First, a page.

Power Centers

Obama Gets Much Advice For Big Deficit Speech

President Obama greets tourists at the Lincoln Memorial, Saturday, April 9, 2011. i i

President Obama greets tourists at the Lincoln Memorial, Saturday, April 9, 2011. Manuel Balce Ceneta/AP hide caption

itoggle caption Manuel Balce Ceneta/AP
President Obama greets tourists at the Lincoln Memorial, Saturday, April 9, 2011.

President Obama greets tourists at the Lincoln Memorial, Saturday, April 9, 2011.

Manuel Balce Ceneta/AP

President Obama is set to give a major speech Wednesday afternoon on his plan to tackle the nation's large deficits and debt and, as you might expect, he's getting no shortage of advice.

Conservatives are telling him he'd better not propose tax increases, better to rein in entitlements while liberals are warning him to go easy on entitlements and raise taxes.

In short, the president is between a rock and a hard place. But he did ask for the job, after all.

All indications are that he will take his habitual approach of borrowing from both liberal and conservative ideas, in other words with some restraints on entitlements and tax increases on upper income Americans.

The White House sent out guidance to journalists Tuesday evening on the president's speech:

On Wednesday, the President will lay out his vision for reducing our deficit based on the values of shared prosperity and shared responsibility in a speech at The George Washington University.

The President will advocate a balanced approach to controlling out of control deficits and restoring fiscal responsibility while protecting the investments we need to grow our economy, create jobs, and win the future. The President's proposal will build off of the deficit reduction measures included in his 2012 budget and will borrow from the recommendations of the bipartisan Fiscal Commission he created.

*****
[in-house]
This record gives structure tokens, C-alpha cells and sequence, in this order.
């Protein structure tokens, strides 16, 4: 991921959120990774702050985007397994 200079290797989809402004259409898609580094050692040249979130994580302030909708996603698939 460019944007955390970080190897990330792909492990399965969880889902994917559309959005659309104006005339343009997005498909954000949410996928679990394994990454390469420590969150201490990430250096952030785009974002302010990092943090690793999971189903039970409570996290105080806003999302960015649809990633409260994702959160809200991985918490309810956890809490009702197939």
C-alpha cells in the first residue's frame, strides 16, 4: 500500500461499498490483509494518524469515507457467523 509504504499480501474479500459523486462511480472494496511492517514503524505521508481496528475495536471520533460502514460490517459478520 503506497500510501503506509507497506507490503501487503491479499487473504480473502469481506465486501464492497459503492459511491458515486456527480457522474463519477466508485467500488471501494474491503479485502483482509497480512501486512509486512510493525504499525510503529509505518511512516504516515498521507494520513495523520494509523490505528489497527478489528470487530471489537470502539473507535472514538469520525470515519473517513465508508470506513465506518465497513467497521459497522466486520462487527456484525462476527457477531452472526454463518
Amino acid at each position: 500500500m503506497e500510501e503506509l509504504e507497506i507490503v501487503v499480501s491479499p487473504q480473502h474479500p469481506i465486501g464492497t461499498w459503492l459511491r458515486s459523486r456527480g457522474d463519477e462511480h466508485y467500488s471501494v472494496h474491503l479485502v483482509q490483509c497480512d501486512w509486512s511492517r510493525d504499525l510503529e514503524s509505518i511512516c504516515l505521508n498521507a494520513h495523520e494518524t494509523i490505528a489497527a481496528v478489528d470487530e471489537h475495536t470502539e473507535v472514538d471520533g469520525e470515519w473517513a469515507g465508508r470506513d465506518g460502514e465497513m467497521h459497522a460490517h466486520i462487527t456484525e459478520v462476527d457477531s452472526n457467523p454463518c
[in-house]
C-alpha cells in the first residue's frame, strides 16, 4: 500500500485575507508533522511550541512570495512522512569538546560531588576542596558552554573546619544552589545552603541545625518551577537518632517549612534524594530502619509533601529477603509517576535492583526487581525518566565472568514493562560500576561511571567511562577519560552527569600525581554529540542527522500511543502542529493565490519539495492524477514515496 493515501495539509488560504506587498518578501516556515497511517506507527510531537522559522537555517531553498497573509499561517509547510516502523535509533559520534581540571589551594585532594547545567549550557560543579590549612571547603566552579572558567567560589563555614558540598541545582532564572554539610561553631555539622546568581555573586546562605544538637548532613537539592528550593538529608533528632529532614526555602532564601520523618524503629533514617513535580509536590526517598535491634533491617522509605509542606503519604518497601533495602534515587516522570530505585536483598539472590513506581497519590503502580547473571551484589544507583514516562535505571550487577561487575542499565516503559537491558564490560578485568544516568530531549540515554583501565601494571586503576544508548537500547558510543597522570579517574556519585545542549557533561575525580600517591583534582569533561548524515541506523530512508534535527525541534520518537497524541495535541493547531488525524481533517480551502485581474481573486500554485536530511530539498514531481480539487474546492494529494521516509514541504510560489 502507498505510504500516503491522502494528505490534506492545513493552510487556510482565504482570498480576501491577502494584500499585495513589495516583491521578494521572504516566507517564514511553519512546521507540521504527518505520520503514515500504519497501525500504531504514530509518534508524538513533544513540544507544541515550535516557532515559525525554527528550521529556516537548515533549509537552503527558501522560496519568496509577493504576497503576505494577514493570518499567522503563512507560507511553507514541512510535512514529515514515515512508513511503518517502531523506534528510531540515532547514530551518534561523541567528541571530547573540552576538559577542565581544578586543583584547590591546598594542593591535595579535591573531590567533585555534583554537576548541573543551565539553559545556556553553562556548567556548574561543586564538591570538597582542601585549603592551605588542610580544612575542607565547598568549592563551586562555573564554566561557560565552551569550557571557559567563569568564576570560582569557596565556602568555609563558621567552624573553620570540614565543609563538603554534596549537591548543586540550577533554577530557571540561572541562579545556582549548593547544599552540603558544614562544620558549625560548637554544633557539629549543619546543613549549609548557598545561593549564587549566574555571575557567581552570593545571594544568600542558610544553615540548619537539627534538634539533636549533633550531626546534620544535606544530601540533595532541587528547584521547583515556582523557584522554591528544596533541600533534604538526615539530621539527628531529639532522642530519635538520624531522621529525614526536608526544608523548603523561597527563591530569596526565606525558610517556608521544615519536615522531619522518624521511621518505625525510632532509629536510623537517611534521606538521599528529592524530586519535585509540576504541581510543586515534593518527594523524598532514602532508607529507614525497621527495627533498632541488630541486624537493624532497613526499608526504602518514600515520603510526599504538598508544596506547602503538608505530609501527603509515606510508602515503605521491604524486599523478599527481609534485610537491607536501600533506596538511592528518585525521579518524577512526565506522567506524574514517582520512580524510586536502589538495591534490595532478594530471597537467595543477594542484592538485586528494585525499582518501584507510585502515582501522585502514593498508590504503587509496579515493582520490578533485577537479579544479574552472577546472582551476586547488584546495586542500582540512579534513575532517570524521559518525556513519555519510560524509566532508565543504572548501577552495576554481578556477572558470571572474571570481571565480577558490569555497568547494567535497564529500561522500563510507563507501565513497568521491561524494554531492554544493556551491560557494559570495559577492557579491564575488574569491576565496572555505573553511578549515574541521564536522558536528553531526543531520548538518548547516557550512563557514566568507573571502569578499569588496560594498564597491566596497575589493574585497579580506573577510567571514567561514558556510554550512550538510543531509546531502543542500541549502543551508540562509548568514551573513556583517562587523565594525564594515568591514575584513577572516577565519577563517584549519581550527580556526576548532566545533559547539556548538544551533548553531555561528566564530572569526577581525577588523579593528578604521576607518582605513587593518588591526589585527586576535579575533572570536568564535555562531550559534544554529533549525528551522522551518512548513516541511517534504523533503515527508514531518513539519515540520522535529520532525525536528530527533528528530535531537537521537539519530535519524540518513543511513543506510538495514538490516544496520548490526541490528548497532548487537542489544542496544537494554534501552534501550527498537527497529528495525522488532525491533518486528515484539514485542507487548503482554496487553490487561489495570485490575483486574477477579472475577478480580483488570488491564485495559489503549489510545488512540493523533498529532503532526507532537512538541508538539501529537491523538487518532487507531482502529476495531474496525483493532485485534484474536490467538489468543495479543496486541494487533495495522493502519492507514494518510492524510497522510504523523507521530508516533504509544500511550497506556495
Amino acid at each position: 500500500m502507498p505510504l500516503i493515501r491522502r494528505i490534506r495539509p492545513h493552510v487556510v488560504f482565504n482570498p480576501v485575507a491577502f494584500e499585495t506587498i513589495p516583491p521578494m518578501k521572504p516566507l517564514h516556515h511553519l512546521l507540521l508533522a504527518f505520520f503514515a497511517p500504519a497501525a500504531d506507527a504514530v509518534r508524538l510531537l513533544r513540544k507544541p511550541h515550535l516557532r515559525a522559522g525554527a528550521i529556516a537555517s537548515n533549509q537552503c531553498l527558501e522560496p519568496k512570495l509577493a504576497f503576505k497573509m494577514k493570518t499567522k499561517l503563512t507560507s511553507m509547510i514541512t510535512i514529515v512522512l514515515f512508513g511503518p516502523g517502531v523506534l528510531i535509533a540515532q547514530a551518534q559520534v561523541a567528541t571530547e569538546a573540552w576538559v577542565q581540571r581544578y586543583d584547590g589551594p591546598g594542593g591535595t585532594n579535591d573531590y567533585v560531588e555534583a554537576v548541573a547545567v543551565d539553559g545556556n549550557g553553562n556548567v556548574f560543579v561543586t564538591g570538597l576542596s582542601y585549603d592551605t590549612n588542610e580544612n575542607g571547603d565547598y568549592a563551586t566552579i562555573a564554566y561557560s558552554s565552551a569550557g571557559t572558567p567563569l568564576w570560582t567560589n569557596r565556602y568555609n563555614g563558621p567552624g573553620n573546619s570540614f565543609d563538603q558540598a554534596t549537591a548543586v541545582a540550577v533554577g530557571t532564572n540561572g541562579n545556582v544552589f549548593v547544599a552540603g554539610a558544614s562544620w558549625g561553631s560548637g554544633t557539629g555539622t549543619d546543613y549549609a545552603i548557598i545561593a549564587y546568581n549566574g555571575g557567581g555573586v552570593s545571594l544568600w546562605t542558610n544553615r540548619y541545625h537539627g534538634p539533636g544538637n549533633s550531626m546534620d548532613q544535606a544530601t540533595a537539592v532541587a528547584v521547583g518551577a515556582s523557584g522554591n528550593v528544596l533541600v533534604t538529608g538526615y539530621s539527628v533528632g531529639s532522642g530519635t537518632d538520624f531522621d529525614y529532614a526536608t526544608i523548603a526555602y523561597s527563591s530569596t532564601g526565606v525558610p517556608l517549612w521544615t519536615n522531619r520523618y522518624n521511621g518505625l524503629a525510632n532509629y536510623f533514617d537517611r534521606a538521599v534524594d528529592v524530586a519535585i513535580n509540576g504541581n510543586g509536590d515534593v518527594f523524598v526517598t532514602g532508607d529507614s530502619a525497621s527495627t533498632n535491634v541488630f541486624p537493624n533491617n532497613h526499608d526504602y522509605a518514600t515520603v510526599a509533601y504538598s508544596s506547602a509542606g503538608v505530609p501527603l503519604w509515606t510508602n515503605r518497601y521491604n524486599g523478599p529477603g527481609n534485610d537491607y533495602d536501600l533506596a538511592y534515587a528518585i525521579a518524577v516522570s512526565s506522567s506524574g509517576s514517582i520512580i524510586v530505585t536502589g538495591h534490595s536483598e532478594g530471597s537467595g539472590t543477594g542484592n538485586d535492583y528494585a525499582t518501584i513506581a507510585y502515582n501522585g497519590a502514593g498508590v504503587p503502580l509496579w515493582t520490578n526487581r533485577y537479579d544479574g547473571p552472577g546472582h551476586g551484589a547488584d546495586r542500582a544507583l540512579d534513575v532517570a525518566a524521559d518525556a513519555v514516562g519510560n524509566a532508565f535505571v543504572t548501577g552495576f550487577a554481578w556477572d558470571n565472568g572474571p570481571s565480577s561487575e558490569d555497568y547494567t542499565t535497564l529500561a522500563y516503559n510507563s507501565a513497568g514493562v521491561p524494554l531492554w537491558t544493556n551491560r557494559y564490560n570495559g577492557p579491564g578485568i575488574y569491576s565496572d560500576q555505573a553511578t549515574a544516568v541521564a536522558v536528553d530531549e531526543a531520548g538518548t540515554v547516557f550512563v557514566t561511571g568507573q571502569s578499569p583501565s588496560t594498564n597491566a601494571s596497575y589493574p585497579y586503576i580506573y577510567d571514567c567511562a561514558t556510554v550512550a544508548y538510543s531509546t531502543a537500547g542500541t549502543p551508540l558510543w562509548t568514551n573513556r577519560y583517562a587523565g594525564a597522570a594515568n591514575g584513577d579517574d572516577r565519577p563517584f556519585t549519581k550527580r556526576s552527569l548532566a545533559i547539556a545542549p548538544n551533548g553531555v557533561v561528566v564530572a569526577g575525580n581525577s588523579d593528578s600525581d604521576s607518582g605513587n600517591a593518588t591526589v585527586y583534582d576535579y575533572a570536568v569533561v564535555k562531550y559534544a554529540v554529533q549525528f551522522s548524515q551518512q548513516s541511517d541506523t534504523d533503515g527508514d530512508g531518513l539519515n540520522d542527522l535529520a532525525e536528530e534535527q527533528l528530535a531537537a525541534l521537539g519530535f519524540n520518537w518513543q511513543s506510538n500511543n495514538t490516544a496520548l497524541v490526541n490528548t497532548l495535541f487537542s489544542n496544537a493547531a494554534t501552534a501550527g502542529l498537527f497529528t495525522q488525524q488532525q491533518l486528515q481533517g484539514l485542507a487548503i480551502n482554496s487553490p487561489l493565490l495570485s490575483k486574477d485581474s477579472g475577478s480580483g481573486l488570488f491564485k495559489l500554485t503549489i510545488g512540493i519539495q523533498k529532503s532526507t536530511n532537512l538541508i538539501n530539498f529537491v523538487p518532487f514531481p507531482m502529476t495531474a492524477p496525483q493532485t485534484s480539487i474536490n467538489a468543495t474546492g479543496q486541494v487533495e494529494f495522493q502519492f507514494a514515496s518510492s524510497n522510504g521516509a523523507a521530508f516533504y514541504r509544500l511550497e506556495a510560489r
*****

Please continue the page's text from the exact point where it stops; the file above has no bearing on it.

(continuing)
The President will lay out four steps to achieve this balanced approach, including: keeping domestic spending low, finding additional savings in our defense budget, reducing excess health care spending while strengthening Medicare and Medicaid, and tax reform that reduces spending in our tax code.

The President will make clear that while we all share the goal of reducing our deficit and putting our nation back on a fiscally responsible path, his vision is one where we can live within our means without putting burdens on the middle class and seniors or impeding our ability to invest in our future.

Both Paul Krugman, the liberal Nobel Prize winning Princeton University economist, and Douglas Holtz-Eakin, a conservative who chaired George W. Bush's Council of Economic Advisors were on All Things Considered Tuesday offering variations of the above advice.

HOLTZ-EAKIN: His own commission has identified this as a national moment of truth. I believe there's every reason to be concerned about the welfare of the next generation if we continue down this path. He's the president of the U.S. And so I think he has an obligation to identify specific entitlement reforms that he would be willing to push in a bipartisan way through the Congress.